I am confused about the difference between add and addu.

The MIPS instruction reference says:

  • add (with overflow)
  • add unsigned (no overflow)

My understanding is to use add with signed operands and addu with unsigned operands.

But let's consider this example (with only 6bit):

1 | 1 1 1  <- carry
  | 1 1 1 1 0 1 +
  | 1 1 1 1 1 0 =
  | 1 1 1 0 1 1

And this is my reasoning:

  • if I consider the first and second operand signed numbers (two's complement), then the result is correct (-3 + -2 = -5) and I don't want an overflow exception. So I would use addu to avoid this exception, but, although the result is the same, the name suggests to use addu is for unsigned numbers!
  • if I consider the first and second operand unsigned numbers, then I want an exception to be raised (because 61 + 62 is not equal to 59). So I would use add to raise the exception, and not addu, as the name would suggest to do.

Now my questions are:

  • assuming that operands are signed (negative in the example above) numbers, should I use addu (as my reasoning suggests) or I should use add (as the name suggests)?
  • assuming that operands are unsigned (positive) numbers, should I use add (as my reasoning suggests) or addu (as the name suggests)?
  • 4
    very badly named instructions. there isnt such a thing as an unsigned add or signed add. it has to do with trapping or not should have been addut or something like that...(still can be since assembler is not something carved in stone like the machine code)
    – old_timer
    Mar 11, 2014 at 15:25

5 Answers 5


The instruction names are misleading. Use addu for both signed and unsigned operands, if you do not want a trap on overflow.

Use add if you need a trap on overflow for some reason. Most languages do not want a trap on signed overflow, so add is rarely useful.


If you are using signed numbers, you should use add if you want a trap to be generated when the result overflows.

If you are using unsigned numbers, you should always use addu and check the overflow of the addition by comparing the result with either numbers (if the result is less than the operands then the addition did overflow).

Here goes a snippet to show how you would check for overflow in unsigned addition:

    li $a1, 0xFFFF0FFF
    li $a2, 0x00010000

    addu $a3, $a1, $a2  # This unsigned addition overflows (set $a3 to $a1+$a2)
    bgt $a1, $a3, overflowed
    bgt $a1, $a2, overflowed
    # If you get here, unsigned addition did not overflow
  # your code goes here...
    # If you get here, unsigned addition overflowed
  # your code goes here...
  • Thanks for the reply! but... Why would I want to trap an exception on signed numbers? It will be raised every time the result is a negative number. Secondly, can you give me an example of overflow check in the second case (i.e. for unsigned numbers)? Why use this kind of overflow check when I can simply use an add?
    – collimarco
    May 21, 2013 at 9:58
  • 1
    @collimarco: It won't be raised every time the result is a negative number. It will be raised if the result of the operation overflows (i.e. the resulting number, seen in A2-compliment is not the right number). For example, if you add -3 + -5 the result will be negative (-8) and no trap will be raised.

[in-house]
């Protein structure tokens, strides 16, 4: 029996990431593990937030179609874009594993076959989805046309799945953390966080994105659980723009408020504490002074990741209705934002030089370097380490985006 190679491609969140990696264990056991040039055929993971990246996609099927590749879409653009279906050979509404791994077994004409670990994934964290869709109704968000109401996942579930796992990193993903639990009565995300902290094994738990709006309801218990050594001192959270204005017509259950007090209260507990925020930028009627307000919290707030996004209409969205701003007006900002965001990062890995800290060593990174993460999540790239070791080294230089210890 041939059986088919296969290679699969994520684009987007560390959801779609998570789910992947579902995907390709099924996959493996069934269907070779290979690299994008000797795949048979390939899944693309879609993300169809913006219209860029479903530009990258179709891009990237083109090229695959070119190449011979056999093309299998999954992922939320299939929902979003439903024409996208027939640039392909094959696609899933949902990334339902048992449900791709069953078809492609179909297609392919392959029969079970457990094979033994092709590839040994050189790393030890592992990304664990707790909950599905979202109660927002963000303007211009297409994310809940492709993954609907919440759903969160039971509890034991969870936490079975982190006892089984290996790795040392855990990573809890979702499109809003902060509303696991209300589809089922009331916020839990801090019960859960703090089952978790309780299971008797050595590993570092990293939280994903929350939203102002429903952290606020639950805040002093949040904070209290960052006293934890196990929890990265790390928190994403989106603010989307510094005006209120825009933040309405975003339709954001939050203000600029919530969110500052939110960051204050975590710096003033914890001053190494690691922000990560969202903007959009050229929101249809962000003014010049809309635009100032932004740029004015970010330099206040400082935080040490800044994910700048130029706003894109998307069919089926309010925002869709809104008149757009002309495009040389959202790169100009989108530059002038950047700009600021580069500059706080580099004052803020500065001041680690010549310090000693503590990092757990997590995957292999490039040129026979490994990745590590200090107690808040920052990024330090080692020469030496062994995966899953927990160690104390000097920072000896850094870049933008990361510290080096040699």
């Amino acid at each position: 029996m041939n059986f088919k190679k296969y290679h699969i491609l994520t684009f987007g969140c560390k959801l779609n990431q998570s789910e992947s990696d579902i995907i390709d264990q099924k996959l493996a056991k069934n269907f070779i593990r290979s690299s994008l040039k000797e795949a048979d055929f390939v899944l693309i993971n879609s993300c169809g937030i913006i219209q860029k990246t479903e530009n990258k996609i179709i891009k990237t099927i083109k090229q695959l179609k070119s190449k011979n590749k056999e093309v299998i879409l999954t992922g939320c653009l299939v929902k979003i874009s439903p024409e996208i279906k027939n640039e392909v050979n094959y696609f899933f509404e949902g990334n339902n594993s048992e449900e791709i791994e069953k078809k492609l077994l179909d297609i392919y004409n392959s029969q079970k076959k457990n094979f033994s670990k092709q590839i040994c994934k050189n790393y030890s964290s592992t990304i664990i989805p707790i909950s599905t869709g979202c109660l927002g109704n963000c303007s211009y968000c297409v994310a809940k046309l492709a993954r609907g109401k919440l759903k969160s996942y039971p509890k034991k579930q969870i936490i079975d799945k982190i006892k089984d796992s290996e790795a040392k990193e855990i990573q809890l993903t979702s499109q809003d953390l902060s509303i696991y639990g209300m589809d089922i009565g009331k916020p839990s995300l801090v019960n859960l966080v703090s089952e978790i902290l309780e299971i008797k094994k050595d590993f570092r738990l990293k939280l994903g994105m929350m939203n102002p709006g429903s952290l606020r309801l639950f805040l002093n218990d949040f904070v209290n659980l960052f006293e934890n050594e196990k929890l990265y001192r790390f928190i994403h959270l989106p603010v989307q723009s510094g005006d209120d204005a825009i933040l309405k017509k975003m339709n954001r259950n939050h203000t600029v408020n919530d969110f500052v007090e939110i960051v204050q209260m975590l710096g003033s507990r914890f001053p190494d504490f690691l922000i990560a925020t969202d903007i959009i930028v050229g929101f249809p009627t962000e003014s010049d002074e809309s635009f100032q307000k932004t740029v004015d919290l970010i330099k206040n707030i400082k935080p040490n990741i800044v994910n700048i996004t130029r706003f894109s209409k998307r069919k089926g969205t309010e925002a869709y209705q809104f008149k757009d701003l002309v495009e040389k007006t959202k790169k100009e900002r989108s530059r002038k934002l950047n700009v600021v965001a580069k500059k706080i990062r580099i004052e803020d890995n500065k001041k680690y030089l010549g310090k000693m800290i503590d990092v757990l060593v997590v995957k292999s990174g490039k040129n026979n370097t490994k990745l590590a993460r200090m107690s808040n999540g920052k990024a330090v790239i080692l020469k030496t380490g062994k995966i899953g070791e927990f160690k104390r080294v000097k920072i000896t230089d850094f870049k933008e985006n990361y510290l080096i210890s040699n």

– gusbro
    May 21, 2013 at 14:51

OVERFLOW is NOT as declared in the question, this carry bit is NOT an overflow bit, in the given example there is NO OVERFLOW, overflow is when:

MSB1 = 1 && MSB2 = 1 && MSBofRESULT = 0
MSB1 = 0 && MSB2 = 0 && MSBofRESULT = 1 

so stick with add it will flag overflow, and the carry bit in your example (which is not an overflow) will not bother you. addu does the same except no exception is ever raised.


Basically both opcodes are signed additions. So MIPS uses 31 bits to store data, maximum number is (2 raise to 31)-1 and 1 bit is reserved to store the sign for the numbers. As delineated above,The basic difference between "add" & "addu" is that the former throws an exception when the result number is greater than the maximum number than 31 bit can occupy. The latter one executes without showing any warning.

Eg, 3 bit addition maximum num = (2**(n-1))-1 minumem num = -(2**(n-1)) so in our case max = 3 and min = -4

li $t1,3
li $t2,1
add $t3,$t1,$t2 -----> throws an arthimetic overflow exception

addu $t3,$t1,$t2 ------> t3 = -4

that is it.


It's actually not an overflow in your example. An overflow occurs when the carry into the sign bit does not equal to the carry out of the sign bit. In your example, although the carry out of the sign bit is "1" (the seemingly overflow), the carry into sign bit is also "1". Therefore, in this condition MIPS will not consider it as an overflow. The pattern of how overflow occurs is actually corresponding to whether the result is correct. That is, if the result is outside of the range your bits can represent, an overflow occurs. For example, if you add two 4-bit numbers 0111 (7) and 0010 (2) together, you get an overflow since the result (9) is outside of the range a 4-bit number can represent (-8 to 7). If you look at the arithmetic:

0111 (7) + 0010 (2) = 1001 (-7)

you can see that although there's no carry out of the sign bit, the result is still incorrect. Therefore this is an overflow (and MIPS will detect it).

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